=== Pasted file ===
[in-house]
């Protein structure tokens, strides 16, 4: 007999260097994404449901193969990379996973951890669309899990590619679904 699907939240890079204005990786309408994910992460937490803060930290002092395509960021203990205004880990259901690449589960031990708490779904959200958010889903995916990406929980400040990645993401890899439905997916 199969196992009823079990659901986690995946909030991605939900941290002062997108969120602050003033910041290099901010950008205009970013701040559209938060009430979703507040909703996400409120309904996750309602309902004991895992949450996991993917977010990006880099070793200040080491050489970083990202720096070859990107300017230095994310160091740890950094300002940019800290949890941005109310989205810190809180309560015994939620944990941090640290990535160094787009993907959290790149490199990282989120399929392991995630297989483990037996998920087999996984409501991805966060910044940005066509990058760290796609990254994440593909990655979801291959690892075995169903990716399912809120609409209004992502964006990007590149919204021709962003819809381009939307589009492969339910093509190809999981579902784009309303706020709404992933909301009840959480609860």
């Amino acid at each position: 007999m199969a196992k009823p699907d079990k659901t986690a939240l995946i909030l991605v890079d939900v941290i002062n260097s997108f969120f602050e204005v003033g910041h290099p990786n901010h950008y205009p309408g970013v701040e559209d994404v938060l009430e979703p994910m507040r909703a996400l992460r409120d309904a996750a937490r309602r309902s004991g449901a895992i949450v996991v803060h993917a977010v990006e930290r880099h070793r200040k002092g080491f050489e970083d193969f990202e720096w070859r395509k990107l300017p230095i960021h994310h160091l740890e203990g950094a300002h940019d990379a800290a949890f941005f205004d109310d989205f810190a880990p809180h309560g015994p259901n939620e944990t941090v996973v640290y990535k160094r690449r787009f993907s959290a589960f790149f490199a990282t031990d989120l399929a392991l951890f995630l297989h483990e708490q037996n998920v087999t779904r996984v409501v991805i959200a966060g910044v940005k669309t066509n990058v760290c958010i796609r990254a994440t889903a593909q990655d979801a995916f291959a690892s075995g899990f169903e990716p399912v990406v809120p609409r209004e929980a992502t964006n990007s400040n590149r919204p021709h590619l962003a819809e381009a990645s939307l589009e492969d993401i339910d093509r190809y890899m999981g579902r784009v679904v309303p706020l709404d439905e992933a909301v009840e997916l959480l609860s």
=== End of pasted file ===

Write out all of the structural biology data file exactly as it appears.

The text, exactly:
[in-house]
């Protein structure tokens, strides 16, 4: 007999260097994404449901193969990379996973951890669309899990590619679904 699907939240890079204005990786309408994910992460937490803060930290002092395509960021203990205004880990259901690449589960031990708490779904959200958010889903995916990406929980400040990645993401890899439905997916 199969196992009823079990659901986690995946909030991605939900941290002062997108969120602050003033910041290099901010950008205009970013701040559209938060009430979703507040909703996400409120309904996750309602309902004991895992949450996991993917977010990006880099070793200040080491050489970083990202720096070859990107300017230095994310160091740890950094300002940019800290949890941005109310989205810190809180309560015994939620944990941090640290990535160094787009993907959290790149490199990282989120399929392991995630297989483990037996998920087999996984409501991805966060910044940005066509990058760290796609990254994440593909990655979801291959690892075995169903990716399912809120609409209004992502964006990007590149919204021709962003819809381009939307589009492969339910093509190809999981579902784009309303706020709404992933909301009840959480609860």
């Amino acid at each position: 007999m199969a196992k009823p699907d079990k659901t986690a939240l995946i909030l991605v890079d939900v941290i002062n260097s997108f969120f602050e204005v003033g910041h290099p990786n901010h950008y205009p309408g970013v701040e559209d994404v938060l009430e979703p994910m507040r909703a996400l992460r409120d309904a996750a937490r309602r309902s004991g449901a895992i949450v996991v803060h993917a977010v990006e930290r880099h070793r200040k002092g080491f050489e970083d193969f990202e720096w070859r395509k990107l300017p230095i960021h994310h160091l740890e203990g950094a300002h940019d990379a800290a949890f941005f205004d109310d989205f810190a880990p809180h309560g015994p259901n939620e944990t941090v996973v640290y990535k160094r690449r787009f993907s959290a589960f790149f490199a990282t031990d989120l399929a392991l951890f995630l297989h483990e708490q037996n998920v087999t779904r996984v409501v991805i959200a966060g910044v940005k669309t066509n990058v760290c958010i796609r990254a994440t889903a593909q990655d979801a995916f291959a690892s075995g899990f169903e990716p399912v990406v809120p609409r209004e929980a992502t964006n990007s400040n590149r919204p021709h590619l962003a819809e381009a990645s939307l589009e492969d993401i339910d093509r190809y890899m999981g579902r784009v679904v309303p706020l709404d439905e992933a909301v009840e997916l959480l609860s």